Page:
model classes.  If you serialize these instances, one possible format would be an XML Schema
document.  Another would be SQL.  Another would be Ecore (XMI).  This is what's tricky about
thinking in terms of EMF, but it becomes very natural after a while.  I would give this article
a look, as it explains it with a lot more examples:
> Any EObject? 

An EObject is an instance of an EClass.  So instead of writing a class manually using your
favorite IDE, you could write an EClass definition inside your java class file.  You could
then create instances of it.  Another question is why did the Rational (IBM) guys define an
EObject.  The EMF API is like the general JAVA API, but it has features added.  So an EObject
is for EMF what an Object is for java.  So why does EMF need an Eobject?  Because it knows
how to serialize itself to XML, XMI, it supports the addition of EAnnotation instances, it
has the EClass metadata singleton reference attached to it, and so on.  Incidentally, EAnnotation
instances are what would be used when doing custom mapping of EObject instances to ObjectClasses.

> Could you perhaps 
> also give me some pointers to interesting places in the code to look?

I would study the tests.  I've been meaning finish a design guide that goes into a lot more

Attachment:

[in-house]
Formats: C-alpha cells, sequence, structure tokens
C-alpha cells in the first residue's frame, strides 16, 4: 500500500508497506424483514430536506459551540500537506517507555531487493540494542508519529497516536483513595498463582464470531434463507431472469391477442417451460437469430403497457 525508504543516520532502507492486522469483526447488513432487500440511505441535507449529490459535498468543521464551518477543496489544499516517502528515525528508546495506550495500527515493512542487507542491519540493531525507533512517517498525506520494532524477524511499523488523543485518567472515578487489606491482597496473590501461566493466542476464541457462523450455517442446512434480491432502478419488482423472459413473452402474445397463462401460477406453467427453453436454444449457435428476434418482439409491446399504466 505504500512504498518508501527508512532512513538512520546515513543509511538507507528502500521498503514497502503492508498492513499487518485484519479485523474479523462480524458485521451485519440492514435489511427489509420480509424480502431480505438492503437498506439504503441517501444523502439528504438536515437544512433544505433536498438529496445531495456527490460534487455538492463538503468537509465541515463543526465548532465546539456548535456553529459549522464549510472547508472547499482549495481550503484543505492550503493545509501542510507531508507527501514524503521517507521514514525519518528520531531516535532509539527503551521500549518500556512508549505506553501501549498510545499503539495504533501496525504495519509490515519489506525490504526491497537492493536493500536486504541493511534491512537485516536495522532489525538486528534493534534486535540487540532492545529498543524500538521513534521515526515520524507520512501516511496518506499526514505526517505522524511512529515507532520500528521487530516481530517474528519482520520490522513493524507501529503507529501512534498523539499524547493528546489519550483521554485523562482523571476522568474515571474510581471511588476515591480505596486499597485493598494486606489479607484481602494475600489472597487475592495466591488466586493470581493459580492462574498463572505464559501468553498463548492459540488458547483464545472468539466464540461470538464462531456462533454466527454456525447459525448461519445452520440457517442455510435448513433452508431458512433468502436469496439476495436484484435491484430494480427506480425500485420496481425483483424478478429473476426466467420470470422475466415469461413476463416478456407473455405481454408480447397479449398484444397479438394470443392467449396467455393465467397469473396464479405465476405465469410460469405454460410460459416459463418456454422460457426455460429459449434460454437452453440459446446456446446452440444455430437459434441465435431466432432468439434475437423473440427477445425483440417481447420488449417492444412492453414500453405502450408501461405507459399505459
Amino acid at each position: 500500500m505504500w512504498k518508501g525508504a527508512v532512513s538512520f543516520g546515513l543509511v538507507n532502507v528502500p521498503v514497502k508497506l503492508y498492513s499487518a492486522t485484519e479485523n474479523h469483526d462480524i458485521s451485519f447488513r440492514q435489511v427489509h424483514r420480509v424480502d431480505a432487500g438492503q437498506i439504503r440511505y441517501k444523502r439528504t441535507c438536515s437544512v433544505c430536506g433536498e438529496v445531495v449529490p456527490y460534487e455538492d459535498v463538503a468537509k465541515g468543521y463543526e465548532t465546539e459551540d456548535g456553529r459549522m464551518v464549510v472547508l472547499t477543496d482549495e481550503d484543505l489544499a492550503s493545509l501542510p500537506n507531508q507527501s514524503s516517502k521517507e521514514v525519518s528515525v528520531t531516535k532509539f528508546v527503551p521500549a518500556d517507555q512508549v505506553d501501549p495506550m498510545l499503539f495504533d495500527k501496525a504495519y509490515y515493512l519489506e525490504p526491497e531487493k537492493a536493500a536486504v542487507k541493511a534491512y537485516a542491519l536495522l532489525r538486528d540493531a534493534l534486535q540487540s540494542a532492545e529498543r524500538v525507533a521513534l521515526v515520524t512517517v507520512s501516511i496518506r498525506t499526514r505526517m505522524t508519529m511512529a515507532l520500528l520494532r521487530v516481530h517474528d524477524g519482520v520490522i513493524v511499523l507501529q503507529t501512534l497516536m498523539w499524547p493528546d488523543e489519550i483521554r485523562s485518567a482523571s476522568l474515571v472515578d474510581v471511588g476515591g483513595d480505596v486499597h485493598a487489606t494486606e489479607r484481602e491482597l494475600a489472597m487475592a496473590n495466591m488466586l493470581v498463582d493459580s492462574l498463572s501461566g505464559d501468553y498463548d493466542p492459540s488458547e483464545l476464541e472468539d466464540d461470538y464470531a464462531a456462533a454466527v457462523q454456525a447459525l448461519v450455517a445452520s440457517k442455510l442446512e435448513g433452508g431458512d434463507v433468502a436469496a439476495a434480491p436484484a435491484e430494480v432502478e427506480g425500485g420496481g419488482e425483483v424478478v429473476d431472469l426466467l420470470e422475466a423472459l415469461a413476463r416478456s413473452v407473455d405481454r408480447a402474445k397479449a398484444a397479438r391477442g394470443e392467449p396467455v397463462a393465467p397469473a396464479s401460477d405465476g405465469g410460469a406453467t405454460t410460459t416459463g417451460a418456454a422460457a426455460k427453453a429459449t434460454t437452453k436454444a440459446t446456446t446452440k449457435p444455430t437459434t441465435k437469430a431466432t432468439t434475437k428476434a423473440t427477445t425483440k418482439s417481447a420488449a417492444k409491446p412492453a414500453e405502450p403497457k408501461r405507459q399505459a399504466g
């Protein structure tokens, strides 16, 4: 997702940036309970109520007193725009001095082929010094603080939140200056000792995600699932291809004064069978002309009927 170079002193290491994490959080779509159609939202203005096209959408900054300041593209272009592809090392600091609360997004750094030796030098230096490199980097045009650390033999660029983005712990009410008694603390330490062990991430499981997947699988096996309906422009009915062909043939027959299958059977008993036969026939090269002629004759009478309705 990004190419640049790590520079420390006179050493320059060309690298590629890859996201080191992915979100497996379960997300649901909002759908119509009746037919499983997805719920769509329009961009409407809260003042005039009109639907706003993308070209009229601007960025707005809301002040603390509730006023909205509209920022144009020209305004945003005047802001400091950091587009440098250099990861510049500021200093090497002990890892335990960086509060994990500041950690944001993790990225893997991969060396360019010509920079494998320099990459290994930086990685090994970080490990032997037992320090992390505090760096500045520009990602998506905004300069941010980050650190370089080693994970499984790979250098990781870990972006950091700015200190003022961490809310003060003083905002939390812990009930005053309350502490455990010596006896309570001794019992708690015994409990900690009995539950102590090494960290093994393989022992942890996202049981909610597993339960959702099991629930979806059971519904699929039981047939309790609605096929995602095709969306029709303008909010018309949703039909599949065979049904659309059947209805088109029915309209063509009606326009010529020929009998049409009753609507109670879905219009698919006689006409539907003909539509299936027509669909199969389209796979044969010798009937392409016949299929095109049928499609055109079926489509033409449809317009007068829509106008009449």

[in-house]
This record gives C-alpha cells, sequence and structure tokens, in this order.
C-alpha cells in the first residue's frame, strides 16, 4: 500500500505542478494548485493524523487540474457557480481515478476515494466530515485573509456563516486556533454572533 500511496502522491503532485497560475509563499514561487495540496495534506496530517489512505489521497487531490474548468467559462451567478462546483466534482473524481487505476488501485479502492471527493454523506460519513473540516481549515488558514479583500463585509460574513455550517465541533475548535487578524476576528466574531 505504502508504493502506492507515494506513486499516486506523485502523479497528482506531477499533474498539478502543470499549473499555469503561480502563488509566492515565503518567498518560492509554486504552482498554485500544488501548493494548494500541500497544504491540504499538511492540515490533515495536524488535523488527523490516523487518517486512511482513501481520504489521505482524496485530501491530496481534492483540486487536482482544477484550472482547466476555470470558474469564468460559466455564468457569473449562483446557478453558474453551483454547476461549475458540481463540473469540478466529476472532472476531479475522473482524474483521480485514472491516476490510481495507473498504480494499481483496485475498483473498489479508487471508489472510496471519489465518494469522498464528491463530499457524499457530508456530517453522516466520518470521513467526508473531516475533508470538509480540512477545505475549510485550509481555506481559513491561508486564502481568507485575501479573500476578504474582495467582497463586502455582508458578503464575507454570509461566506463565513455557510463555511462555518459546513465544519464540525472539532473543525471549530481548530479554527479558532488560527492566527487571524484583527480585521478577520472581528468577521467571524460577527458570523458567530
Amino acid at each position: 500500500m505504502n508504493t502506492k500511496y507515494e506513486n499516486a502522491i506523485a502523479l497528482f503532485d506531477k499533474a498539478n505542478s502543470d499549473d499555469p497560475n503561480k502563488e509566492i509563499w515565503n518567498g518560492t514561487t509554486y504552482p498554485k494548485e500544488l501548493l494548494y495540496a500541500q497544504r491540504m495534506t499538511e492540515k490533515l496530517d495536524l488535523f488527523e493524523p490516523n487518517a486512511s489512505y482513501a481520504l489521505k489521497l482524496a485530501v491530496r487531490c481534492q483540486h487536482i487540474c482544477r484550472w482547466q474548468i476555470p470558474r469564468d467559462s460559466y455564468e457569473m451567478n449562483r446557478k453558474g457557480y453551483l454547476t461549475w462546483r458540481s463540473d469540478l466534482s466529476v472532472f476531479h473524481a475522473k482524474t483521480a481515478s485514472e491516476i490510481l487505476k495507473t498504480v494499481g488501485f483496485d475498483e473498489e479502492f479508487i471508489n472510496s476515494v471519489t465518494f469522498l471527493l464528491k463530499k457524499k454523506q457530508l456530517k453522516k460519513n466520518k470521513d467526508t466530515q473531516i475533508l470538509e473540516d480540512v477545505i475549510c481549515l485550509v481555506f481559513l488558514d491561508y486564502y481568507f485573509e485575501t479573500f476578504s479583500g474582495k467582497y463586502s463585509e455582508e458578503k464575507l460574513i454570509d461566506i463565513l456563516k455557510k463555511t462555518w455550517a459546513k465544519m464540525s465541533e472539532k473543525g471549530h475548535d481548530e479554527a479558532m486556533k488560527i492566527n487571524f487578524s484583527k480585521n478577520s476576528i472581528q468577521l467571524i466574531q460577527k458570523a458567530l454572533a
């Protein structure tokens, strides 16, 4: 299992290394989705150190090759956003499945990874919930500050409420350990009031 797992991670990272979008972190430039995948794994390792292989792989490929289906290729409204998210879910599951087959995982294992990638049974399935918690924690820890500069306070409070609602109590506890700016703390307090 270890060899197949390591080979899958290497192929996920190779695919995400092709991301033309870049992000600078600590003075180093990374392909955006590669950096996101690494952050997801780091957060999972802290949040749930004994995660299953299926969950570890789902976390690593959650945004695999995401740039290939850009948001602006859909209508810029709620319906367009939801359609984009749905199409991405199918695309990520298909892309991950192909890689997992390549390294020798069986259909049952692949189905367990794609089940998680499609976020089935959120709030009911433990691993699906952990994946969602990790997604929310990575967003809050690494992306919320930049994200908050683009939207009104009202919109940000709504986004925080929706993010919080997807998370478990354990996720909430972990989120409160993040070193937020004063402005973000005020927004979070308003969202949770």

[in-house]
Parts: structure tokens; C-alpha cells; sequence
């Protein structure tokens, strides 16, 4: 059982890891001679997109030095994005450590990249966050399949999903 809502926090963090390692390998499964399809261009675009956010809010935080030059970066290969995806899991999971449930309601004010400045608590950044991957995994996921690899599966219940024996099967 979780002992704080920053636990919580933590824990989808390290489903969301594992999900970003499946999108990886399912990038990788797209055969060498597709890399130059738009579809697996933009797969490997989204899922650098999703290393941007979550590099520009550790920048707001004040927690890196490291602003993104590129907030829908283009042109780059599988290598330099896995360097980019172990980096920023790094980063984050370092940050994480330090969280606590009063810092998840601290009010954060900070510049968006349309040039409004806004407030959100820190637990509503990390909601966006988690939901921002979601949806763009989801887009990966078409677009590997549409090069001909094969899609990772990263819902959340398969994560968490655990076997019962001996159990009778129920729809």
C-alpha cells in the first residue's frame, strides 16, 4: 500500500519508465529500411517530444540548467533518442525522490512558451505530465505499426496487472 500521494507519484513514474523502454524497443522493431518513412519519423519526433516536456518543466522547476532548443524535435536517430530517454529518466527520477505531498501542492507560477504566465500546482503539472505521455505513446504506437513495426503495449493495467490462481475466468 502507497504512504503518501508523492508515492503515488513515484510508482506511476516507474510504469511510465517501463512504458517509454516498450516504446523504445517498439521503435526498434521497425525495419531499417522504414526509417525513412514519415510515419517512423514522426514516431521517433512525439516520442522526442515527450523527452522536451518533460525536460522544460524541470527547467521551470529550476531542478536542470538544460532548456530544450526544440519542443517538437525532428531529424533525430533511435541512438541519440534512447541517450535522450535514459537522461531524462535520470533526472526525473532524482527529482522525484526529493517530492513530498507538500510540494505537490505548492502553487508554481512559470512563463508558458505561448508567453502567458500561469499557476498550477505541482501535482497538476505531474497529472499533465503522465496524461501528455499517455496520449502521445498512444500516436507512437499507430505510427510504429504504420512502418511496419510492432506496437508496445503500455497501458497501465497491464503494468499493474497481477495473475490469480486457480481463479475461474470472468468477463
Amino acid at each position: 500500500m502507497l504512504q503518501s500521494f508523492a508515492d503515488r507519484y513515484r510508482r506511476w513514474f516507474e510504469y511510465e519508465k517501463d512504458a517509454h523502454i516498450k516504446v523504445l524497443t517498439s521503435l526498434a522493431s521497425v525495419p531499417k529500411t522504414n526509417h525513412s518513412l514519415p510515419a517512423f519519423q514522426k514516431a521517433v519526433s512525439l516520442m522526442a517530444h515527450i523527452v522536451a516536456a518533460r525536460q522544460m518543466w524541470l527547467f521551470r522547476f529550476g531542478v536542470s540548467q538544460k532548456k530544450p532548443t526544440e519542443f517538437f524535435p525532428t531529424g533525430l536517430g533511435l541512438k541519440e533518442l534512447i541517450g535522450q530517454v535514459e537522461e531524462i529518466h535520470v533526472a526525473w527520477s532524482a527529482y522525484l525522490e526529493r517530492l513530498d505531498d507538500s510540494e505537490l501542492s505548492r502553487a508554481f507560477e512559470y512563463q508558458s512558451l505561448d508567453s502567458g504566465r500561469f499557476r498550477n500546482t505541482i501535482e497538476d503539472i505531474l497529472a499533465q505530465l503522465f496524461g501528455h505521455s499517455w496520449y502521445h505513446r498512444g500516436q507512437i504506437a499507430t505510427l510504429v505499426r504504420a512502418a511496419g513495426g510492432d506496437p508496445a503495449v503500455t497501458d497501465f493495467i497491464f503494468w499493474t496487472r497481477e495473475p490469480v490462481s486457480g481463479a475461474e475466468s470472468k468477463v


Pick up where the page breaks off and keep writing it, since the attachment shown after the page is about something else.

detail regarding the techniques that make each role within the machinery work.  I started
a guide which you can find here (It's an eclipse documentation plugin, also generated using

The general concept is to use recipes (Challenge, Solution, Discussion) to break apart each
little thing that the DAS has to do to function.  I personally think documenting and driving
the design like this makes a lot of sense, since it clarifies what the challenges and solutions
are, and these challenges should be as atomic and concrete as possible.  You could just drop
it into your eclipse plugins directory and it will show up in eclipse help.  I used this to
"guide" myself through the process of writing the DAS.  Although once I my groove on, I started
coding in the hot seat, so the guide needs updating.  I think the general headings will be
useful though.

The DAS is pretty small in terms of classes, so I think you'll get up to speed pretty quickly
once you have a chance to view the code.  The main thing is understanding the concepts illustrated
in this article:

Of coarse you also have to understand JNDI, but the DAS classes use it to do all the work,
so the DAS will probably be a good grounding for this.  I'm also sure that David's Triplesec
JACC stuff would help.
Good luck and let me know if you need elaboration on anything else,
- Ole